Crime & Investigation

Death Row Inmates Want Sentence Lifted


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capsule geneva;”> web geneva;”>All the inmates who appeared at Court had spent an average of 15 years in prison and were appearing in court following the ruling of the Supreme Court in 2009.

more about geneva;”>Currently, there are 420 convicts on death row in Uganda’s prisons, the Uganda Prisons Service revealed.

Susan Kigula and 417 death row convicts in 2009 filed a petition in the Constitutional Court challenging the constitutionality of the death sentence.

The convicts said that the laws that prescribed the death sentence as the maximum punishment for capital offences contravened several constitutional articles.

They also said that the delay for the actual execution to take place after the sentence contravened provisions of the country’s supreme law, adding that the Trial on Indictments Act which provides for hanging as the legal mode of carrying out the death sentence, was cruel, inhuman and degrading and contravened the constitution.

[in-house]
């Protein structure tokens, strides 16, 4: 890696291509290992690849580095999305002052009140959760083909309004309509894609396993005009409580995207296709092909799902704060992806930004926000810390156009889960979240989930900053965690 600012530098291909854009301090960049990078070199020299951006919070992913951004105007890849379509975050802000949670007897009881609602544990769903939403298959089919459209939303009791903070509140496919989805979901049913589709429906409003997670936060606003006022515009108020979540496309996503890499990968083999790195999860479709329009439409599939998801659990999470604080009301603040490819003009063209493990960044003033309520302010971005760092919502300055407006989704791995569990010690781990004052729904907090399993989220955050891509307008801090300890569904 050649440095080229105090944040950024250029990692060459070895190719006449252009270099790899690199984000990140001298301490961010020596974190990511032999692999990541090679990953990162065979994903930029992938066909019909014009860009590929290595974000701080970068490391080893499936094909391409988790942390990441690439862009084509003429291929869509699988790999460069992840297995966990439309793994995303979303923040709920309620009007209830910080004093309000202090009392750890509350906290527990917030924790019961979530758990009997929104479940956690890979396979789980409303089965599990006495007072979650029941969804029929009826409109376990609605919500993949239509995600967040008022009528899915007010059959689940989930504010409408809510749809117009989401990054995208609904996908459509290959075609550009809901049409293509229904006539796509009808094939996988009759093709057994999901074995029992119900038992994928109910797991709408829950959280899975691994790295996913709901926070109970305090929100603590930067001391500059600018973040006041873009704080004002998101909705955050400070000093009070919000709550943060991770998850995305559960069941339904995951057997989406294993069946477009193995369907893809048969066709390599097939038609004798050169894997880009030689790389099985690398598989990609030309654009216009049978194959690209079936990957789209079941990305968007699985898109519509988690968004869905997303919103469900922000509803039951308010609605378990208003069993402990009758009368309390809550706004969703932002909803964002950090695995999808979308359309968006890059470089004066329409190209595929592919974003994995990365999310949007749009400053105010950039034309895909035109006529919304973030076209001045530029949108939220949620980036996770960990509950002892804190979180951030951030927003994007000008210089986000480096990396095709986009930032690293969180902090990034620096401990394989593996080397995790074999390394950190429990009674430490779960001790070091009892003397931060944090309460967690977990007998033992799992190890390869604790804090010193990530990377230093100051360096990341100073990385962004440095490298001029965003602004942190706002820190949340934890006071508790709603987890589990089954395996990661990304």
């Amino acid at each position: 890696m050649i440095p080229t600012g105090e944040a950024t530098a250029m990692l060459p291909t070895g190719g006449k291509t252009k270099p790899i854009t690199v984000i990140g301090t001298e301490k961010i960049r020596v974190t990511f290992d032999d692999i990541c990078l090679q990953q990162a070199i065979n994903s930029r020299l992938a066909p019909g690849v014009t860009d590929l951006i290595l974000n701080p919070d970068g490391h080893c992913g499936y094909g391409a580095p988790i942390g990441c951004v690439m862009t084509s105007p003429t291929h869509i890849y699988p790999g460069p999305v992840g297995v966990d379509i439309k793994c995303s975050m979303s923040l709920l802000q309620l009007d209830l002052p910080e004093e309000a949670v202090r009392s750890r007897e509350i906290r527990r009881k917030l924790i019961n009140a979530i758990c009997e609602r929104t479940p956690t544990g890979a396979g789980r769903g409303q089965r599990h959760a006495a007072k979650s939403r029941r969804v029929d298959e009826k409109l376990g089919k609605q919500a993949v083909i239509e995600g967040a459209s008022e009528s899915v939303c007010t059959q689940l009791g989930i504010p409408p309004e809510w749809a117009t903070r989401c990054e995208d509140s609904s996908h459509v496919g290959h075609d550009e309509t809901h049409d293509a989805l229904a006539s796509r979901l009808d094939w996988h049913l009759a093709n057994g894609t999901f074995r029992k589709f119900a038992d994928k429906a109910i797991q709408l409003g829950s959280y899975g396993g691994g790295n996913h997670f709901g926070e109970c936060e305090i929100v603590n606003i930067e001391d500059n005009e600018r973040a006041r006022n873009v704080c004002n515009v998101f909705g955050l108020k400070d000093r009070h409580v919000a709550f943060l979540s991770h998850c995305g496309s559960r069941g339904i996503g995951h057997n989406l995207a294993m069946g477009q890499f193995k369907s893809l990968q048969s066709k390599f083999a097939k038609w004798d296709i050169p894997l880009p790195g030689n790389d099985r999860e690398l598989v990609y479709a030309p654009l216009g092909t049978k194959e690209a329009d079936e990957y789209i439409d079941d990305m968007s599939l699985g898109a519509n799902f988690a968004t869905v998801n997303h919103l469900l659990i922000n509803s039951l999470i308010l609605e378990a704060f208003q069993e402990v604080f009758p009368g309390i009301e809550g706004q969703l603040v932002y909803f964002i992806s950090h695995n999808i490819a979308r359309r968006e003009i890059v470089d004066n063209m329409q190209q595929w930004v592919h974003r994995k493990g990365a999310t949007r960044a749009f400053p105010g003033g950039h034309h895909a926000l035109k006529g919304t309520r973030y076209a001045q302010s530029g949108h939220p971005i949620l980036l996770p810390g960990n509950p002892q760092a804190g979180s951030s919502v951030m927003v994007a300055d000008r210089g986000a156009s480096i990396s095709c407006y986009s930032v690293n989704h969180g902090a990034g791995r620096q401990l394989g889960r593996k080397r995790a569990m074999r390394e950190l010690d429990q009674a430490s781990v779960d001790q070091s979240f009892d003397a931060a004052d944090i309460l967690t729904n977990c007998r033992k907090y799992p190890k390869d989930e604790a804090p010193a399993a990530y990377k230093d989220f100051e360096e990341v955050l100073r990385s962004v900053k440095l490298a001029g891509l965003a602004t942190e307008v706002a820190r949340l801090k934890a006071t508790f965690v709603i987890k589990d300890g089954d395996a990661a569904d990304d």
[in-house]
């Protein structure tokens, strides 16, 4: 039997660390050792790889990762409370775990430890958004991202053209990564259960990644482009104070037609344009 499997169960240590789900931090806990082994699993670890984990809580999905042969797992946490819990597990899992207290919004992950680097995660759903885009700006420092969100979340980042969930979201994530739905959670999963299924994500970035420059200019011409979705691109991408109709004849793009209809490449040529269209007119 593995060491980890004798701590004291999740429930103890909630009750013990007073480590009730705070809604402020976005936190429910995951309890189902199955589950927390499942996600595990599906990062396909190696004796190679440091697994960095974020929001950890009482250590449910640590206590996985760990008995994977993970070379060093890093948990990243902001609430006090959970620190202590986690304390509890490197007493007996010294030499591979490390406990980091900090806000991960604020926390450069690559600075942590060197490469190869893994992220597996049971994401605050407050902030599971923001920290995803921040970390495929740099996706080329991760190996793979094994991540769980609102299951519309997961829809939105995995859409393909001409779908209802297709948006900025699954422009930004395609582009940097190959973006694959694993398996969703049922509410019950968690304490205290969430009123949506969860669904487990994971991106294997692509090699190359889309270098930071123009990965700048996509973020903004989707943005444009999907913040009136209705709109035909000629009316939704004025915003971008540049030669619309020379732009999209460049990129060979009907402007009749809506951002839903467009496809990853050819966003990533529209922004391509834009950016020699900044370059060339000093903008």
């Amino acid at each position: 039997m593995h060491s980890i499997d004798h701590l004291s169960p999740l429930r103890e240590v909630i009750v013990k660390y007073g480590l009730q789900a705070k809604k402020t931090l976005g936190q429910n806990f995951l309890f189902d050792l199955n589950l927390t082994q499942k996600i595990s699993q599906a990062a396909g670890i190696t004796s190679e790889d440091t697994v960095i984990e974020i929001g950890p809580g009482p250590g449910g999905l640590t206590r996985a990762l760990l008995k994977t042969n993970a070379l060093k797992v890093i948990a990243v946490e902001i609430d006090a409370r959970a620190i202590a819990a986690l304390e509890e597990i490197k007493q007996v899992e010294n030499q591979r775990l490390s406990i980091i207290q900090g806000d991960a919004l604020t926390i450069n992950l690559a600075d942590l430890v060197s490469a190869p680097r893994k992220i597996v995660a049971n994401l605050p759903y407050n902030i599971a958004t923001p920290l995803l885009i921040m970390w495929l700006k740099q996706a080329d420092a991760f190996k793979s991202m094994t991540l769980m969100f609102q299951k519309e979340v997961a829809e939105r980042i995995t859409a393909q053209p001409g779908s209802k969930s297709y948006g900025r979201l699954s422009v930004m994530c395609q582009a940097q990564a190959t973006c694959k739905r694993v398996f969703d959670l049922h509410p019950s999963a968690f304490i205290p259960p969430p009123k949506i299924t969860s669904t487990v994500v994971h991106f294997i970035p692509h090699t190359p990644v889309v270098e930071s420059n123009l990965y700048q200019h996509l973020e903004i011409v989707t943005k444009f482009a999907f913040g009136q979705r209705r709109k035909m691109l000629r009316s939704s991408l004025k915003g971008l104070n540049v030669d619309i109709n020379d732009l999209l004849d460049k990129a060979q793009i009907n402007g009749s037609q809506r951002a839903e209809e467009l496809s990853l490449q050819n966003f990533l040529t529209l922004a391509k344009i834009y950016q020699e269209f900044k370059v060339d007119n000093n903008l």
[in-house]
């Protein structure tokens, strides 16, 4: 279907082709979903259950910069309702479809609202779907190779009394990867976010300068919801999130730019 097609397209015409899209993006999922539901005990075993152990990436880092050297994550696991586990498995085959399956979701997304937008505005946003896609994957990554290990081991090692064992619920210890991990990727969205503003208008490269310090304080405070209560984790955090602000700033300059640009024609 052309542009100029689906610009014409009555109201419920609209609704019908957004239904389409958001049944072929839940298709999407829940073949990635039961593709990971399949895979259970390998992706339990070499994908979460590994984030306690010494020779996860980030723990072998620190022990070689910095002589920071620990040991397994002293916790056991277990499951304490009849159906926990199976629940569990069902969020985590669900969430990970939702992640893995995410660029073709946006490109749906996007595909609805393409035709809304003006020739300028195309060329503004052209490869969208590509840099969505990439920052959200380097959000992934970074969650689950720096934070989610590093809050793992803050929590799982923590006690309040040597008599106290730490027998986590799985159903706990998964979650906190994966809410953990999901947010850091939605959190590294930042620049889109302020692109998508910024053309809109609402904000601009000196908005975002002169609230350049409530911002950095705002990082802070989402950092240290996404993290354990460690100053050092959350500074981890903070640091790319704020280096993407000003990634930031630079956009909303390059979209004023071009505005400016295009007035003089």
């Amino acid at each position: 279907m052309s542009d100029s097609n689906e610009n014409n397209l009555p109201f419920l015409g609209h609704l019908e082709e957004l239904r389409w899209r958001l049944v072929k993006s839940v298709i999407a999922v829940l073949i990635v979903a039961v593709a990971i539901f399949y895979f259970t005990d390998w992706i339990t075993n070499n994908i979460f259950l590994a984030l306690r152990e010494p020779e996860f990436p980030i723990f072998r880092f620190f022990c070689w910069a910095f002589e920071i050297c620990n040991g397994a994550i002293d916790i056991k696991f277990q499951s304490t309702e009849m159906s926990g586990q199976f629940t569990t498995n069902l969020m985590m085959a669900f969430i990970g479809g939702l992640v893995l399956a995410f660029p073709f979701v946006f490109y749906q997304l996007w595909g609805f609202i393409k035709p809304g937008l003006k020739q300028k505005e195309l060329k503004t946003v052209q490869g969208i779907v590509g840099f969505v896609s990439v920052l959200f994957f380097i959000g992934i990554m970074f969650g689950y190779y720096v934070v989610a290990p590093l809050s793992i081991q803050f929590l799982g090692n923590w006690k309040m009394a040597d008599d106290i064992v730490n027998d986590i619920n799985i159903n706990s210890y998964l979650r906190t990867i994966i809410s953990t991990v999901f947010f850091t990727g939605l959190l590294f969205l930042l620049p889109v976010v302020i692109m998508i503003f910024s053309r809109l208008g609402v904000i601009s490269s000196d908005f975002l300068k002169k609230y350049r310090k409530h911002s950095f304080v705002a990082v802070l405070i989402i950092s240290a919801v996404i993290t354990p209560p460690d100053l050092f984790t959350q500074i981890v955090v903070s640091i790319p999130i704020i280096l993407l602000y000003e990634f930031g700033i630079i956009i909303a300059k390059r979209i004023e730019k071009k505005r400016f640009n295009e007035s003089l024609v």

The Supreme Court ruled that death penalty was no longer mandatory but it did not stop courts from imposing it.

The last time Uganda killed convicts by hanging under the current regime was in 1999 when 29 death row inmates were murdered.

The prisons Spokesperson, Frank Baine, told the media that there were over 600 death row convicts in prisons before the Supreme Court ruling.

However, some of them had their sentences reduced to life imprisonment after the ruling.

In September, Parliament granted two MPs permission to draft a Private Members’ Bill seeking to abolish mandatory death penalty against capital offenders.

This was after MPs Alice Alaso (Serere Woman MP) seconded by West Budama North MP Fox Odoi, argued that the existing laws are outdated and contain several provisions which prescribe either mandatory or discriminatory death penalties upon conviction.

They proposed that such laws be replaced with life imprisonment.


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